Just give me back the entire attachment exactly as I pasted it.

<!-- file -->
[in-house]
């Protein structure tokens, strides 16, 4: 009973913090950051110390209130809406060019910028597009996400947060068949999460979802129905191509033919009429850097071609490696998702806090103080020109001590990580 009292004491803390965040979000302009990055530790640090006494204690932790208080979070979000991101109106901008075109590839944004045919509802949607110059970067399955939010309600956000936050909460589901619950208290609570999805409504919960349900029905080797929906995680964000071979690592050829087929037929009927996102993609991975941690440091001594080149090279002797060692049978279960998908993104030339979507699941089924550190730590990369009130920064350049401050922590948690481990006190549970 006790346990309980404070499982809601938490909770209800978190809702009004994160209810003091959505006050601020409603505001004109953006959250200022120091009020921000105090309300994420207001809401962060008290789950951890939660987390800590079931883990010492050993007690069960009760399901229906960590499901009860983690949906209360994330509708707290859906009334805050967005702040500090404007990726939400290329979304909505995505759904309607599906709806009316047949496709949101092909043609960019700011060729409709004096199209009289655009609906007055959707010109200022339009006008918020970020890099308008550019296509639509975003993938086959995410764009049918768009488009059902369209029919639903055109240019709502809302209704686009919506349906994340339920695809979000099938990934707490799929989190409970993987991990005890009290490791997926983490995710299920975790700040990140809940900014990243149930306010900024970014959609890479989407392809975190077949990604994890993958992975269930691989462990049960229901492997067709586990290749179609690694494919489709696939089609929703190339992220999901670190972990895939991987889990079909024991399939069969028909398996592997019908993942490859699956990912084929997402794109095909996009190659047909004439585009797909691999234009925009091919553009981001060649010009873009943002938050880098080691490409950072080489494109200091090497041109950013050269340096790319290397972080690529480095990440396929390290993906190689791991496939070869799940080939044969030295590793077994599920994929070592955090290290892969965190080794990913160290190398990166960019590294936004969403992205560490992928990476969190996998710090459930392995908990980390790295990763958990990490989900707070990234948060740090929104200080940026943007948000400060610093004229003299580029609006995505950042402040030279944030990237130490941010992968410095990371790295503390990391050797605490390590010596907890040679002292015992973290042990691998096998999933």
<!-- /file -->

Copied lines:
[in-house]
């Protein structure tokens, strides 16, 4: 009973913090950051110390209130809406060019910028597009996400947060068949999460979802129905191509033919009429850097071609490696998702806090103080020109001590990580 009292004491803390965040979000302009990055530790640090006494204690932790208080979070979000991101109106901008075109590839944004045919509802949607110059970067399955939010309600956000936050909460589901619950208290609570999805409504919960349900029905080797929906995680964000071979690592050829087929037929009927996102993609991975941690440091001594080149090279002797060692049978279960998908993104030339979507699941089924550190730590990369009130920064350049401050922590948690481990006190549970 006790346990309980404070499982809601938490909770209800978190809702009004994160209810003091959505006050601020409603505001004109953006959250200022120091009020921000105090309300994420207001809401962060008290789950951890939660987390800590079931883990010492050993007690069960009760399901229906960590499901009860983690949906209360994330509708707290859906009334805050967005702040500090404007990726939400290329979304909505995505759904309607599906709806009316047949496709949101092909043609960019700011060729409709004096199209009289655009609906007055959707010109200022339009006008918020970020890099308008550019296509639509975003993938086959995410764009049918768009488009059902369209029919639903055109240019709502809302209704686009919506349906994340339920695809979000099938990934707490799929989190409970993987991990005890009290490791997926983490995710299920975790700040990140809940900014990243149930306010900024970014959609890479989407392809975190077949990604994890993958992975269930691989462990049960229901492997067709586990290749179609690694494919489709696939089609929703190339992220999901670190972990895939991987889990079909024991399939069969028909398996592997019908993942490859699956990912084929997402794109095909996009190659047909004439585009797909691999234009925009091919553009981001060649010009873009943002938050880098080691490409950072080489494109200091090497041109950013050269340096790319290397972080690529480095990440396929390290993906190689791991496939070869799940080939044969030295590793077994599920994929070592955090290290892969965190080794990913160290190398990166960019590294936004969403992205560490992928990476969190996998710090459930392995908990980390790295990763958990990490989900707070990234948060740090929104200080940026943007948000400060610093004229003299580029609006995505950042402040030279944030990237130490941010992968410095990371790295503390990391050797605490390590010596907890040679002292015992973290042990691998096998999933």